redux

Predictable state container for JavaScript apps

Redux

Redux is a predictable state container for JavaScript apps.

It helps you write applications that behave consistently, run in different environments (client, server, and native), and are easy to test. On top of that, it provides a great developer experience, such as live code editing combined with a time traveling debugger.

You can use Redux together with React, or with any other view library.
It is tiny (2kB) and has no dependencies.

“Love what you’re doing with Redux”
Jing Chen, creator of Flux

“I asked for comments on Redux in FB's internal JS discussion group, and it was universally praised. Really awesome work.”
Bill Fisher, creator of Flux

“It's cool that you are inventing a better Flux by not doing Flux at all.”
André Staltz, creator of Cycle

I wrote Redux while working on my React Europe talk called “Hot Reloading with Time Travel”. My goal was to create a state management library with minimal API but completely predictable behavior, so it is possible to implement logging, hot reloading, time travel, universal apps, record and replay, without any buy-in from the developer.

Redux evolves the ideas of Flux, but avoids its complexity by taking cues from Elm.
Whether you used them or not, Redux takes a few minutes to get started with.

To install the stable version:

npm install --save redux

Most likely, you’ll also need the React bindings and the developer tools.

npm install --save react-redux
npm install --save-dev redux-devtools

The whole state of your app is stored in an object tree inside a single store.
The only way to change the state tree is to emit an action, an object describing what happened.
To specify how the actions transform the state tree, you write pure reducers.

That’s it!

import { createStore } from 'redux';
 
/**
 * This is a reducer, a pure function with (state, action) => state signature.
 * It describes how an action transforms the state into the next state.
 *
 * The shape of the state is up to you: it can be a primitive, an array, an object,
 * or even an Immutable.js data structure. The only important part is that you should
 * not mutate the state object, but return a new object if the state changes.
 *
 * In this example, we use a `switch` statement and strings, but you can use a helper that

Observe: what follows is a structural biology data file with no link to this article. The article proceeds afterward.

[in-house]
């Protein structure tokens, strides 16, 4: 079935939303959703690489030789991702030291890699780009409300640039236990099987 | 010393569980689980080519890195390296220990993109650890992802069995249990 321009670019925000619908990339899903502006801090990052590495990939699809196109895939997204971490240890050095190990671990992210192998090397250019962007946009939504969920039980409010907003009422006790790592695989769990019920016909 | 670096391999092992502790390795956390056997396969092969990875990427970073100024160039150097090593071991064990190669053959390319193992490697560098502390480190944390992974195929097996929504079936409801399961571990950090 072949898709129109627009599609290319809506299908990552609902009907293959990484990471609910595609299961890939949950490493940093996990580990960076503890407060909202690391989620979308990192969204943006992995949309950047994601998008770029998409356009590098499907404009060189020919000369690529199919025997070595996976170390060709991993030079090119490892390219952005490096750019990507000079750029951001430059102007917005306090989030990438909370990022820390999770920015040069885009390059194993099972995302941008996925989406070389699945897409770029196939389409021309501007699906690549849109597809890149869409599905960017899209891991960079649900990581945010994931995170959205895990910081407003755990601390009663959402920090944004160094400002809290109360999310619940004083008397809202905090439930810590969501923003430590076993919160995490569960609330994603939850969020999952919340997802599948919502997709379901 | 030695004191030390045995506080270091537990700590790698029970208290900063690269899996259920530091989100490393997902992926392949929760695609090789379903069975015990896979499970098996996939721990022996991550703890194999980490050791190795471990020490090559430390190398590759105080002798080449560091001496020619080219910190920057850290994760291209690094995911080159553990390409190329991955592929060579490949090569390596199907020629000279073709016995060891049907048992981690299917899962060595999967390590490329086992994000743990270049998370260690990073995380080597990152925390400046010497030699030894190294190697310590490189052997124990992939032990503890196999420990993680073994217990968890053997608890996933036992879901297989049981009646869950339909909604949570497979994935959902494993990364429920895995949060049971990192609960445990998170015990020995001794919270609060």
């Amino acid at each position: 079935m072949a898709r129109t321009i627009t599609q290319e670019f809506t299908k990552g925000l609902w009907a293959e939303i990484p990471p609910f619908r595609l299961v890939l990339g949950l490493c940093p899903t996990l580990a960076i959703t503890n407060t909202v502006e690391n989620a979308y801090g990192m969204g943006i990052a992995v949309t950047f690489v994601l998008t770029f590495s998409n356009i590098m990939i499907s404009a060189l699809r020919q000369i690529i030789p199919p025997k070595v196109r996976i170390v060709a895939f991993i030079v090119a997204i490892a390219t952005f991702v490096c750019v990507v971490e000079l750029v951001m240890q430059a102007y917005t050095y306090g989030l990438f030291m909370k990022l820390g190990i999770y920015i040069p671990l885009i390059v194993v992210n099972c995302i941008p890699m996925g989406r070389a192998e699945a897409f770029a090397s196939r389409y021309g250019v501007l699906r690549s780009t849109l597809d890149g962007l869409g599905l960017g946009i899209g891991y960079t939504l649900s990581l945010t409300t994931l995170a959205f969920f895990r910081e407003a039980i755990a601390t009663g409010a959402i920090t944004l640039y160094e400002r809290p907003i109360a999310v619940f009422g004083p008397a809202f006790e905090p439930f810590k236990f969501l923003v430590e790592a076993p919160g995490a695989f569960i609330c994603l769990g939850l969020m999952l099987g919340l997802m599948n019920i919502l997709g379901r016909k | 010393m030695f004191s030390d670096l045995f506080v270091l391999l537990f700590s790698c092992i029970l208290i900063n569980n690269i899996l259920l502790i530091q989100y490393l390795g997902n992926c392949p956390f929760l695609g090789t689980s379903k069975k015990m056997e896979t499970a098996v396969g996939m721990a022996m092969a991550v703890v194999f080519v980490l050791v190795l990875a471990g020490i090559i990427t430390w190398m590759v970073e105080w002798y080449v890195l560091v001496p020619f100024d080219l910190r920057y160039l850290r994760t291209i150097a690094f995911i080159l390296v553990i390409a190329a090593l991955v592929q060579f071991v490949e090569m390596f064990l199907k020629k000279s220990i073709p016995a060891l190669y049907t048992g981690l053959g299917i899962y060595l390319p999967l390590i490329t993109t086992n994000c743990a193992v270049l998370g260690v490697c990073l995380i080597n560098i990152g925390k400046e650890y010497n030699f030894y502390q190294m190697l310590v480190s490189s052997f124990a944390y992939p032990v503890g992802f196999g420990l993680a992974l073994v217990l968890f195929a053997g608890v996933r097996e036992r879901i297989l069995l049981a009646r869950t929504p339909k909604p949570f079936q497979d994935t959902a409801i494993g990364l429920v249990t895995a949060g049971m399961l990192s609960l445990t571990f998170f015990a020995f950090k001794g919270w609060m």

* follows a different convention (such as function maps) if it makes sense for your project.
 */
function counter(state = 0action) {
  switch (action.type) {
  case 'INCREMENT':
    return state + 1;
  case 'DECREMENT':
    return state - 1;
  default:
    return state;
  }
}
 
// Create a Redux store holding the state of your app. 
// Its API is { subscribe, dispatch, getState }. 
let store = createStore(counter);
 
// You can subscribe to the updates manually, or use bindings to your view layer. 
store.subscribe(() =>
  console.log(store.getState())
);
 
// The only way to mutate the internal state is to dispatch an action. 
// The actions can be serialized, logged or stored and later replayed. 
store.dispatch({ type: 'INCREMENT' });
// 1 
store.dispatch({ type: 'INCREMENT' });
// 2 
store.dispatch({ type: 'DECREMENT' });
// 1 

Instead of mutating the state directly, you specify the mutations you want to happen with plain objects called actions. Then you write a special function called a reducer to decide how every action transforms the entire application’s state.

If you’re coming from Flux, there is a single important difference you need to understand. Redux doesn’t have a Dispatcher or support many stores. Instead, there is just a single store with a single root reducing function. As your app grows, instead of adding stores, you split the root reducer into smaller reducers independently operating on the different parts of the state tree. This is exactly like there is just one root component in a React app, but it is composed out of many small components.

This architecture might seem like an overkill for a counter app, but the beauty of this pattern is how well it scales to large and complex apps. It also enables very powerful developer tools, because it is possible to trace every mutation to the action that caused it. You can record user sessions and reproduce them just by replaying every action.

Join the #redux channel of the Reactiflux Slack community.

Special thanks to Jamie Paton for handing over the redux NPM package name.

The work on Redux was funded by the community.
Meet some of the outstanding companies that made it possible:

See the full list of Redux patrons.

MIT